Cable companies are at war again. It’s the consumers that suffer.
Every few months, business reporters tasked with covering the world of telecommunications find their time occupied with news of a carriage dispute between a television broadcaster and a large cable or satellite company. Often these spats impact large metropolitan areas, such as last year’s month-long bickerfest between CBS Corporation and Time Warner Cable (soon to be owned by Comcast) that briefly caused the removal of eight local CBS stations in cities like New York, Los Angeles and Dallas.
The disputes are almost always caused by broadcasters demanding more money from pay TV companies in exchange for “retransmission rights,” the privilege of carrying one or more channels owned by the broadcaster. Disputes are almost always settled when the pay TV company agrees to bend to the will of the broadcasters, and consumers expect that the costs will eventually trickle down to them in the form of higher cable/satellite bills (terms of these agreements are almost never disclosed).
Though disputes are becoming more frequent, there’s a small window of time when everything seems right in the world of broadcast television. But that’s only because you’re not hearing about the ones happening in middle America — for smaller cable operators, they’re an ongoing headache.
That’s what Rocco Commisso, Chairman and Chief Executive Officer of Mediacom Communications, stated in a March 2015 letter to then-FCC chairman Julius Genachowski. At the time of his letter, Commisso said retransmission disputes had caused programming blackouts in 20 television markets.
“[Retransmission] disputes involving large pay television providers and major markets such as New York, Boston and Miami may be the ones that get attention from the national media,” Commisso wrote, “but millions of customers who live in smaller communities are being aversely (sic) impacted by [the disputes] on a daily basis.”
One of the reasons for such disputes: companies that own competing television stations in smaller markets often banded together to negotiate retransmission rights. This practice, known as a “joint retransmission negotiation,” drove up the rate Mediacom and other pay TV companies were forced to pay to retransmit broadcast channels.
In his letter, Commisso urged the FCC to regulate how broadcasters in smaller markets come together to negotiate retransmission fees. Two years later, Commisso’s call has been answered.
On Thursday, FCC Chairman Tom Wheeler proposed a new rule that would effectively end the practice of stations creating retransmission alliances when dealing with pay TV companies on the issue of retransmission rights.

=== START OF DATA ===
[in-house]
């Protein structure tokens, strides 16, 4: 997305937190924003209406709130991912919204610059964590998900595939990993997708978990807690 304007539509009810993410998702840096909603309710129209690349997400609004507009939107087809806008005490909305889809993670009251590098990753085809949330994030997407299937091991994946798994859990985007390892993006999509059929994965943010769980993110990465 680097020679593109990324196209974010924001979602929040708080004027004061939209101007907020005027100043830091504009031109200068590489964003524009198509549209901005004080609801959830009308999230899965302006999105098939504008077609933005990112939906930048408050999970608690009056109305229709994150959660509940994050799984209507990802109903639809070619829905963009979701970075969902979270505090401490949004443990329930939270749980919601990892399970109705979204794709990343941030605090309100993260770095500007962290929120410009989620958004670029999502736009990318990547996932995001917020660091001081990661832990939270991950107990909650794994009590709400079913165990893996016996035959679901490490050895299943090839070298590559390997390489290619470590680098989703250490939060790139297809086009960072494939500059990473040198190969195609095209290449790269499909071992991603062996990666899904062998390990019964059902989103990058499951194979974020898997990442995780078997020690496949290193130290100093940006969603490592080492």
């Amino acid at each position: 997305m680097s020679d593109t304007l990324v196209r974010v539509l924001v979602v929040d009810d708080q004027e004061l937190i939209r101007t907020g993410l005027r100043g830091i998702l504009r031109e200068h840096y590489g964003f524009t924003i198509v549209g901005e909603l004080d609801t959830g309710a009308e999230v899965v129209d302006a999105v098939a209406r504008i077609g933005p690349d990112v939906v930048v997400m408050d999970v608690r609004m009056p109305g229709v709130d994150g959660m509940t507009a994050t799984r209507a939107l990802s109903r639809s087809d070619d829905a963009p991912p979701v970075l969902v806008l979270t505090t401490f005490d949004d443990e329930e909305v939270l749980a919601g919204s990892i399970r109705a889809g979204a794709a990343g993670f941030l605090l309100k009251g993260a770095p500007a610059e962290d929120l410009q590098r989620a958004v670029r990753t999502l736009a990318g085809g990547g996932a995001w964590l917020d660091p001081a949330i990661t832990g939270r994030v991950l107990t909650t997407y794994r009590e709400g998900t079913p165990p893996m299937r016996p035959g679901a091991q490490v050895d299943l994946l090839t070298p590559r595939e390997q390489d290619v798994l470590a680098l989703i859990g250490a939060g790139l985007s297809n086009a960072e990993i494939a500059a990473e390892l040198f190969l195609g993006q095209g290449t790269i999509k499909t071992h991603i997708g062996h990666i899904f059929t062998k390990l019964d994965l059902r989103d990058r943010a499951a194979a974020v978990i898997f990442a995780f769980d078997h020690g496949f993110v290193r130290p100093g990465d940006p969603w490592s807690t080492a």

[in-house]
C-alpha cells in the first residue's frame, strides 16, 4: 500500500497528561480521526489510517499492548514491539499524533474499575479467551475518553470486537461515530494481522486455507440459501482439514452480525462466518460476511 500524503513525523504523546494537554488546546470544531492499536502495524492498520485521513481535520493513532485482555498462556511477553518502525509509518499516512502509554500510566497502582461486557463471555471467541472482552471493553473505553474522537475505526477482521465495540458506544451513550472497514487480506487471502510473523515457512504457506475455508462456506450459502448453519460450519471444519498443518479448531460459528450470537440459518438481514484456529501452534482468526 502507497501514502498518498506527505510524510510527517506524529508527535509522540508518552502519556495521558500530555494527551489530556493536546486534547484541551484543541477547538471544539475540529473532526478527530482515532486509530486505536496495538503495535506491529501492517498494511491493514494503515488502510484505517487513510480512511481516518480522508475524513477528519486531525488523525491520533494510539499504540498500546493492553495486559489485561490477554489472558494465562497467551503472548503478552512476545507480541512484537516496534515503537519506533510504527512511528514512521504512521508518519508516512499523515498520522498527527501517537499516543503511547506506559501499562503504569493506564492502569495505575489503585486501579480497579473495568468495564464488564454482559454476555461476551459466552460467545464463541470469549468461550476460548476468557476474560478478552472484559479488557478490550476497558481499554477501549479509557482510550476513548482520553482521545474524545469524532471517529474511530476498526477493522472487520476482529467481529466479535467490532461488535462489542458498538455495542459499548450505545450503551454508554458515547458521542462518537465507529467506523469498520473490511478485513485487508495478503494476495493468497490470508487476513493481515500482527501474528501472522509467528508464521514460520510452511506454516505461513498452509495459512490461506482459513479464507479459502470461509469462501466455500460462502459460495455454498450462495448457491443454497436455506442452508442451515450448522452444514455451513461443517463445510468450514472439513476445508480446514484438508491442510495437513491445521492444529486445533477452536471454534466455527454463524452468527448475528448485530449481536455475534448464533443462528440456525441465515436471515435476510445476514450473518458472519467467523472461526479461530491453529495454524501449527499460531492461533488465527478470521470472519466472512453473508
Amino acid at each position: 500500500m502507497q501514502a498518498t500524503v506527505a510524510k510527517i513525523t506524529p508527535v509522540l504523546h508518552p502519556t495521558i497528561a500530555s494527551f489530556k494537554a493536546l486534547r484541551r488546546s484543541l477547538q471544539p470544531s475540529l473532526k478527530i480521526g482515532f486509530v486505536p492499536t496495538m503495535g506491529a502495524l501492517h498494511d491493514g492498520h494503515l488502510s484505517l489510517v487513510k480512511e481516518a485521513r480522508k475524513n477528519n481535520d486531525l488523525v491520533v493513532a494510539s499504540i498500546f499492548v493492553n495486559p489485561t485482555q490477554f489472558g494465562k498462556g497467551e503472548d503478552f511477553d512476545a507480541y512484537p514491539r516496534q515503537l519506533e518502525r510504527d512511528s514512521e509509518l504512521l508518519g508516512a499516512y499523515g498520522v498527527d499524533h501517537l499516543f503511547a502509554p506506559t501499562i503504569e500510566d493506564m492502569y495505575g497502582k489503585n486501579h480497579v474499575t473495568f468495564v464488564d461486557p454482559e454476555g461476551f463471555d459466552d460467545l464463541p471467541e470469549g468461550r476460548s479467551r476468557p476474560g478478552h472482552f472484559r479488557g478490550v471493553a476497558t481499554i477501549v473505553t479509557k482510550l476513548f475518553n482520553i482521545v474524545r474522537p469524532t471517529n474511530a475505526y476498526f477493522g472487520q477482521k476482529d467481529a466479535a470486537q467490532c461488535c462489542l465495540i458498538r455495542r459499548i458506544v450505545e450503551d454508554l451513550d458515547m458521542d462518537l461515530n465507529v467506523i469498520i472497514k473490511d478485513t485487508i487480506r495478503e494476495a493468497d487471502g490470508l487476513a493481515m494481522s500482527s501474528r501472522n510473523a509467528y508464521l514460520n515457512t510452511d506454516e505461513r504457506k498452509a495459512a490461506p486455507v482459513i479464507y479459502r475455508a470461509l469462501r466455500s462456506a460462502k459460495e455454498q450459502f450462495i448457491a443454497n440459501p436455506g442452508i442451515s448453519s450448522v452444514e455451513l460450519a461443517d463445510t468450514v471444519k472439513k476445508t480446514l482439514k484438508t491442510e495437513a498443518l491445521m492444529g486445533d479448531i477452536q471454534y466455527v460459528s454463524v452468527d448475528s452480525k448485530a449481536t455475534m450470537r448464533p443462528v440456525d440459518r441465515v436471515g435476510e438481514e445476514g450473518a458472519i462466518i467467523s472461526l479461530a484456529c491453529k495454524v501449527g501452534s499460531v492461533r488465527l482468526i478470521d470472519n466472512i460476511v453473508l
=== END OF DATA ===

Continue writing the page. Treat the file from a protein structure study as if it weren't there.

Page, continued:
There was a time when cable companies were forced to carry local TV stations, a rule known as “must-carry.” That changed in 1992 when Congress passed the Cable Television Protection and Competition Act, giving broadcasters the option to wave “must-carry” and instead demand cable companies pay them for Re-transmission rights.
Two decades ago, lawmakers and regulators likely did not anticipate that competing broadcasters would form an alliance to gang up on cable companies over re-transmission fees. “Congress intended for retransmission consent agreements to be hammered out through one-on-one negotiations,” Wheeler wrote, adding that since 2005, cable companies have been asked to pay between $28 million and $2.4 billion for the right to retransmit local television stations.
Under Wheeler’s proposal, the four highest-rated television stations in a single market would not be allowed to collectively negotiate re transmission rights with cable companies. “This action will return re-transmission consent to one-on-one negotiations as intended by Congress, rather than many against one — with potential consequences for the consumer as one who ultimately pays the price,” Wheeler wrote.
The National Association of Broadcasters, an advocacy group for local TV stations, said in a statement that it was “disappointed” by Wheeler’s proposition, saying the move would kill jobs and stifle investment.
“Coincidentally, two industries would benefit from today’s proposal: Big Cable companies who want less competition for advertising in local markets, and wireless companies who support punitive FCC actions that drive more TV stations into spectrum auctions.”
A coincidence because Wheeler, prior to joining the FCC, worked as a lobbyist for the cable TV industry. At least one cable company, Charter Communications, has already thrown their support behind Wheeler’s proposal.
“Chairman Wheeler’s proposal is a sensible way to ensure consumers are not held hostage by unfair collusion by broadcasters,” a Charter spokesperson said in a statement released on Tuesday. “We applaud this action and wholeheartedly support the efforts of the FCC to address this issue in a way that will directly and positively impact consumers.”
But Wheeler’s proposal wouldn’t halt the type of disputes that make national headlines. The “Big Four” networks (ABC, NBC, CBS, FOX) own most of the local TV stations in large metropolitan markets like New York, Los Angeles and Chicago, and they often engage in the kind of one-on-one negotiations that Wheeler seems to favor.
Instead of “joint retransmission agreements,” which are strategically and financially unnecessary for them, the Big Four leverage their robust portfolio of top-tier cable channels by threatening to yank those channels as well as local stations if cable companies don’t agree to pay higher fees. When Time Warner Cable rejected CBS’s demand for more money last August, CBS responded by removing eight local TV stations from Time Warner’s system along with CBS Sports Network, Showtime and The Movie Channel.
“We are doing everything possible to control programming costs,” Time Warner Cable said after the fight with CBS ended. “The honest answer is that when we have to pay a lot more, it will have a long-term impact on customers’ bills.”